Credit: Copyright 2019 The Associated Press. All rights reserved. This material may not be published, broadcast, rewritten or redistributed. Copyright 2019 The Associated Press. All rights reserved. This material may not be published, broadcast, rewritten or redistributed. Copyright 2019 The Associated Press. All rights reserved. This material may not be published, broadcast, rewritten or redistributed. Copyright 2019 The Associated Press. All rights reserved. This material may not be published, broadcast, rewritten or redistributed. Copyright 2019 The Associated Press. All rights reserved. This material may not be published, broadcast, rewritten or redistributed. Copyright 2019 The Associated Press. All rights reserved. This material may not be published, broadcast, rewritten or redistributed. Copyright 2019 The Associated Press. All rights reserved. This material may not be published, broadcast, rewritten or redistributed.

You can get your cat or dog up-to-date on their vaccinations at a low cost in Gwinnett County on Sunday, July 12.

There will be six different vaccines available: bordatella, lepto, rabies, canine influenza and DHPP (distemper) for dogs and rabies, bordatella and FVRCP (rhinotracheitis, calicivirus and panleukopenia) for cats. All vaccines are $10, except for canine influenza, which is $20. Microchips, which allow veterinarians and shelters to identify lost or runaway pets, are also available for $20.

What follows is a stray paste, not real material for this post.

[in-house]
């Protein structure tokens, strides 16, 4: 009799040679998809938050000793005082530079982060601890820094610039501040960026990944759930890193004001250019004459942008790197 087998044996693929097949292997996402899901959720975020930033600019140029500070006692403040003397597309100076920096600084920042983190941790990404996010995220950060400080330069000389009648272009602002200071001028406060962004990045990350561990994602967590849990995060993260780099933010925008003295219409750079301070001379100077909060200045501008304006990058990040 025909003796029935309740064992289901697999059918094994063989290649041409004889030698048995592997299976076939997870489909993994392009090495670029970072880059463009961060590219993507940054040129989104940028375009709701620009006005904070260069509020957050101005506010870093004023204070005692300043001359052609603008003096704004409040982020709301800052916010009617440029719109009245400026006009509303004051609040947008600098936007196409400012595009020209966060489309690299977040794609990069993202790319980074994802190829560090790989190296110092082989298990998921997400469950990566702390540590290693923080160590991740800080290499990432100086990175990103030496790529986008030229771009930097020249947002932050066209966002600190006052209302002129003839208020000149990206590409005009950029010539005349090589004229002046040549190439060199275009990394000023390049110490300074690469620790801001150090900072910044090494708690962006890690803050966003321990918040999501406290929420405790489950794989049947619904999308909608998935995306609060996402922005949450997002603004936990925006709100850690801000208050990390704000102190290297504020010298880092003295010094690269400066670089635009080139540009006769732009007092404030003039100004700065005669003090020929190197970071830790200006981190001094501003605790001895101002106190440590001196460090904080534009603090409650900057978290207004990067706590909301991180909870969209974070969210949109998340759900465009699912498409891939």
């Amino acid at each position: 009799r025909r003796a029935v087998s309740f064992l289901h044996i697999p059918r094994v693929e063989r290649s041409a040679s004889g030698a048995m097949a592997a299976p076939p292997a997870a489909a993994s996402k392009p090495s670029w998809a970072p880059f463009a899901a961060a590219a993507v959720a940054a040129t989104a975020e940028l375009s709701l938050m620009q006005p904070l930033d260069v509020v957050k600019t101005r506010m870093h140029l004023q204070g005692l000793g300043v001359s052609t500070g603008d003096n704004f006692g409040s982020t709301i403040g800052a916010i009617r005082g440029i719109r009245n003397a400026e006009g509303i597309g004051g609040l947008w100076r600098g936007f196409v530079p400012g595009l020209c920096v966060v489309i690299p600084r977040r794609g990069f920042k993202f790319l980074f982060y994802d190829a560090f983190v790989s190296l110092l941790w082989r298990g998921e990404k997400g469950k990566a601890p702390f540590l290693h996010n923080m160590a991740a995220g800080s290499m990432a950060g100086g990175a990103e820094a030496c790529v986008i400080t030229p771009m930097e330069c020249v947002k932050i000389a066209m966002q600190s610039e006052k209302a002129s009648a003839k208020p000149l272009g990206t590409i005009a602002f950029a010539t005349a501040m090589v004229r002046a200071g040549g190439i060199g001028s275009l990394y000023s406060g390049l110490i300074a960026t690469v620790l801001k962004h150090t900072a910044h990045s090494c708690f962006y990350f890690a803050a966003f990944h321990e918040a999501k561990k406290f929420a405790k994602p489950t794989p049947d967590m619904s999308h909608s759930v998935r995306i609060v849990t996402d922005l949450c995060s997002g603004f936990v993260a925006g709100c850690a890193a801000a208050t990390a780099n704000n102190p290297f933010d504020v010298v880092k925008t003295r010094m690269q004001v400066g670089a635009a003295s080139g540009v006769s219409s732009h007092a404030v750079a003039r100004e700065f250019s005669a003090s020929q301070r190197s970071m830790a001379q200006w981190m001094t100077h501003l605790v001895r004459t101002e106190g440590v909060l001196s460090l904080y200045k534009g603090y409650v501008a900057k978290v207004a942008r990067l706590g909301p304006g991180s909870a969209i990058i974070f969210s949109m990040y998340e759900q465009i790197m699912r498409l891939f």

The event is a fundraiser for the Society of Humane Friends and the Jail Dog and Cat program run by the Gwinnett County Sheriff’s Office and the Society of Humane Friends. Through the Jail Dog and Cat program, Gwinnett County inmates are paired with shelter animals and train them in preparation for living with their future families.

You can go to Tabernacle International Church in Lawrenceville between 3 p.m. and 5 p.m. on Sunday to get the vaccines. Payment is only accepted in cash, and pets must be safely restrained, with dogs on a leash and cats in a crate. The church is located at 270 Simonton Road SW. Organizers ask that all humans wear masks and only one person per animal enters the church.

Credit: AJC

July 5, 2020

Credit: AJC